If you are new to social media monitoring it can sometimes be overwhelming to know where to begin, what conversations to analyze, which platform(s) to monitor or which set of metrics are critical to understanding your social customer. In many ways, you can scratch the “new to social media monitoring” bit because I think as tools evolve and adapt and how people use them changes so does how you analyze the output.
If you are new to social media monitoring it can sometimes be overwhelming to know where to begin, what conversations to analyze, which platform(s) to monitor or which set of metrics are critical to understanding your social customer. In many ways, you can scratch the “new to social media monitoring” bit because I think as tools evolve and adapt and how people use them changes so does how you analyze the output. Having a clear understanding of how you can filter and hone in on social media information can help you not only determine what to track but help you modify your approach when priorities change.
I was talking to a couple of our market researchers here at CI and asked them to identify the top two or three social media metrics they think are most critical for deriving consumer insights. They came up with three, which happened to all begin with the letter “T”:
- Theme Trending
And then I asked them, “Why, these three?”
Themes are clusters of like-conversations. Regardless of whether your analysis contains 1, 5 or 10K messages, each conversation is grouped so you can quickly scan to see the most active discussions and the most relevant. Themes located to the right are more on-topic than those clustered to the left. This gives you a great overview of active discussions and emerging topics, which may point to potential issues or opportunities.
This theme cluster is from an analysis I did of barefoot running, which I have not tried myself but I live in Boulder where everyone else has. From the image above, you can quickly tell that the larger clusters to the right include conversations related to the theme “run” or “foot” . The smaller clusters to the left include emerging themes around “sprint” or “story”. Clicking on any of the bubbles displays the included conversations.
The visual representation of themes above is great for seeing the larger context of how your product, service or campaign may be talked about or how it is associated with other ideas or topics. Adding a time-based perspective to themes allows you to see how ideas emerge, bifurcate and fade over time. It’s one way to validate and understand those clusters of themes you see on the left:
- when did they emerge?
- is it in relation to a release?
- or to something external of the organization?
- should you be concerned?
You can also follow the evolution of on-topic conversations:
- when did the most of the conversations take place?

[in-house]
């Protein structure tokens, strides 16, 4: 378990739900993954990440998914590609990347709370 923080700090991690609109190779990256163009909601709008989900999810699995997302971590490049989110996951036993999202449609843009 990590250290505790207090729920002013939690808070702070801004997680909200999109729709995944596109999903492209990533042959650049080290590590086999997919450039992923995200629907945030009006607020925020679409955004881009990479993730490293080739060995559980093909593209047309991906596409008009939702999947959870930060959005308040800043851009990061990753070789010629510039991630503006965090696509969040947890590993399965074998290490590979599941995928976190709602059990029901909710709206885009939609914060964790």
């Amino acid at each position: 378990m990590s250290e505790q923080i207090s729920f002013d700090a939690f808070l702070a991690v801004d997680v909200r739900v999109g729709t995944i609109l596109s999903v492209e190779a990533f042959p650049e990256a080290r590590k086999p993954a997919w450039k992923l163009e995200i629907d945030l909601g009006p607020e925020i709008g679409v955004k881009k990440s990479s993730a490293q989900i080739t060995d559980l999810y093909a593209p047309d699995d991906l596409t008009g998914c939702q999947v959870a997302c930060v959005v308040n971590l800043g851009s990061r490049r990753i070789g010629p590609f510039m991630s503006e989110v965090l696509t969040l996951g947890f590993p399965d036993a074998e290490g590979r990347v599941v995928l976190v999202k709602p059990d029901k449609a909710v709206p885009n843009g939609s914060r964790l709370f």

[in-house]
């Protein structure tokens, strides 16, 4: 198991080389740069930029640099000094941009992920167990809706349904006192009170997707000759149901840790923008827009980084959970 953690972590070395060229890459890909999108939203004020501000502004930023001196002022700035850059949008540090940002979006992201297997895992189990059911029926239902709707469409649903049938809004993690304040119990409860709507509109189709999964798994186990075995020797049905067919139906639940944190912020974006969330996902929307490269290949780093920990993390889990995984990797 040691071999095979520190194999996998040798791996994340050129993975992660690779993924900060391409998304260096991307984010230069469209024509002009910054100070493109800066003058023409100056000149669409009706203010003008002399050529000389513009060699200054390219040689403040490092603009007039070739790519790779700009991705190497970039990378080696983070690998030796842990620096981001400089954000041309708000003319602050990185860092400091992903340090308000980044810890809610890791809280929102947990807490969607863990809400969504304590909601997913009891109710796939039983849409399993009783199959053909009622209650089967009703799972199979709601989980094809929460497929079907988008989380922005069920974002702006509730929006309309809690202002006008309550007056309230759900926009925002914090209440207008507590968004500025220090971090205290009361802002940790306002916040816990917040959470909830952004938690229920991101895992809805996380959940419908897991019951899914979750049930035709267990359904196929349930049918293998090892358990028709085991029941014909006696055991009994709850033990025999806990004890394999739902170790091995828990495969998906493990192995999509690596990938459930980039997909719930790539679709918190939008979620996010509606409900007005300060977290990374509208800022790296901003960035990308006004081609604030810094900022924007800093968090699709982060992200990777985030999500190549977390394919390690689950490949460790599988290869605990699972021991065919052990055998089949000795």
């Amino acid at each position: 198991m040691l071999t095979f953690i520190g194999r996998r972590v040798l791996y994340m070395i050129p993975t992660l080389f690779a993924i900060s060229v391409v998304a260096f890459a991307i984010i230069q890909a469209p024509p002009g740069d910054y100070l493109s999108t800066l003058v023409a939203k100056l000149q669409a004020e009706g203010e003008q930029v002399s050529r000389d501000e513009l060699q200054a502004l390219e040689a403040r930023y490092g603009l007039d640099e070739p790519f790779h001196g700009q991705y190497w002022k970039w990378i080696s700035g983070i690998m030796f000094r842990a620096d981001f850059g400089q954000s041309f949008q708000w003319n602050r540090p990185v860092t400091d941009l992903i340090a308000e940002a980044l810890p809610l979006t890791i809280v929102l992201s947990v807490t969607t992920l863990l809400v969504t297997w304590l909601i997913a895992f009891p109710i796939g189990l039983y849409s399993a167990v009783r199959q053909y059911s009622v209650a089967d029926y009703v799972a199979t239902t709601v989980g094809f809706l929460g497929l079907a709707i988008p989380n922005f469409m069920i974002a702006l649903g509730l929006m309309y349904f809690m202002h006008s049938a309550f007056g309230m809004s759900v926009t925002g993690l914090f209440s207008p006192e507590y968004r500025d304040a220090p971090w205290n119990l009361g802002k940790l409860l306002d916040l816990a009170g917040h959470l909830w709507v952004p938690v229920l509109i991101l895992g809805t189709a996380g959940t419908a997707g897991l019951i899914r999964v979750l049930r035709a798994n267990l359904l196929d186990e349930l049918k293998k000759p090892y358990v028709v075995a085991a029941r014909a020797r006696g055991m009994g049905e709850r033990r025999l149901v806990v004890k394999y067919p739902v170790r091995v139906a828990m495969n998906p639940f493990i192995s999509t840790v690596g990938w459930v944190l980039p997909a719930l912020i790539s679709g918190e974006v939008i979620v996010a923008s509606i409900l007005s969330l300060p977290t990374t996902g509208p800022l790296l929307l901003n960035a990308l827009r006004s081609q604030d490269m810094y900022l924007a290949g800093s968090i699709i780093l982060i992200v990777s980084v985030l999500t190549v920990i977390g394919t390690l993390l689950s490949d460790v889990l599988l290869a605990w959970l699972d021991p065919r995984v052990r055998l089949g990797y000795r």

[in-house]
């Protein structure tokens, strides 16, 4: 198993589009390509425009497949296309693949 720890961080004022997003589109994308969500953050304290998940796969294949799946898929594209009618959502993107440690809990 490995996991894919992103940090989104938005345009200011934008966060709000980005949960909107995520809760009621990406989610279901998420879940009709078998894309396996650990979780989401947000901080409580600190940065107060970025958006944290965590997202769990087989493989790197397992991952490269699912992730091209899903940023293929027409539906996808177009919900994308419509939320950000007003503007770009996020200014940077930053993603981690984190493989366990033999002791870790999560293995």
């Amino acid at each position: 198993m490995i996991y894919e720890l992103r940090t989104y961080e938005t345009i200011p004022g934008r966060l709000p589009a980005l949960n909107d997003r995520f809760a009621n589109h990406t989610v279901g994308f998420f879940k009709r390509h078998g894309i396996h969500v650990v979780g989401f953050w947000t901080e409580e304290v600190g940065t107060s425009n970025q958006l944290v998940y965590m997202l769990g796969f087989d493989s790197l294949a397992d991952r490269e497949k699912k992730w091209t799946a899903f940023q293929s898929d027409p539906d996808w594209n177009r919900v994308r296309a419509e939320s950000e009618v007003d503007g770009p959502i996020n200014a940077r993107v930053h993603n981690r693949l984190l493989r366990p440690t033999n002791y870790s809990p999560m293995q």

- can you map the high volume to a campaign or other outreach effort?
Plotting themes to a time-frame allows you to view how conversations evolve, gain traction, fade or abruptly end. In my example, you can see how the band “foot” in the first week split into the three separate themes of “knee” “line” “foot” the second week, only to come together in the third week in the band “toe”, only to bifurcate in the final week to “toe” and “feel”. Tracking that evolution and mapping it to your organization’s outreach efforts can help you gain a better understanding of the impact not only of your digital efforts but more traditional outreach programs.
Terms in many ways reflect the voice of the customer in all its authentic glory. Terms express how a consumer describes your service, product, or campaign. If your organization is struggling with messaging, SEO, or is concerned about perception knowing the actual words used by your consumer can give you ideas on how best best to describe your offering, identify critical words for your SEO effort or ensure that the direction of your organization aligns with your consumer’s perception.
In my example, I looked at the terms associated with Vibram, the shoe I think are most often associated with getting started with barefoot running. And according to the “Desciptor” list of terms to the right, I’m right about the association between the words “barefoot” and “vibram”. I was surprised to see the word “cheap” so I clicked on one of the occurrences to see the message that described Vibrams as cheap and noticed a couple of postings about a sale for men’s Vibrams going on. You can also view the top terms associated with “Action” and “Things”, which are also ranked according to the number of times they occur near the term “Vibram”. In the example above, the top “Descriptor” terms are:
Obviously, there may be other critical social insights your organization may need for an integrated marketing effort or Social CRM project but establishing a baseline of understanding of mature and emerging conversations, how those conversation evolve over time and the language used in those conversations to describe an offering, campaign or outreach effort is a good starting point. And it is reasonable to guess that those metrics will not begin with the letter “T”.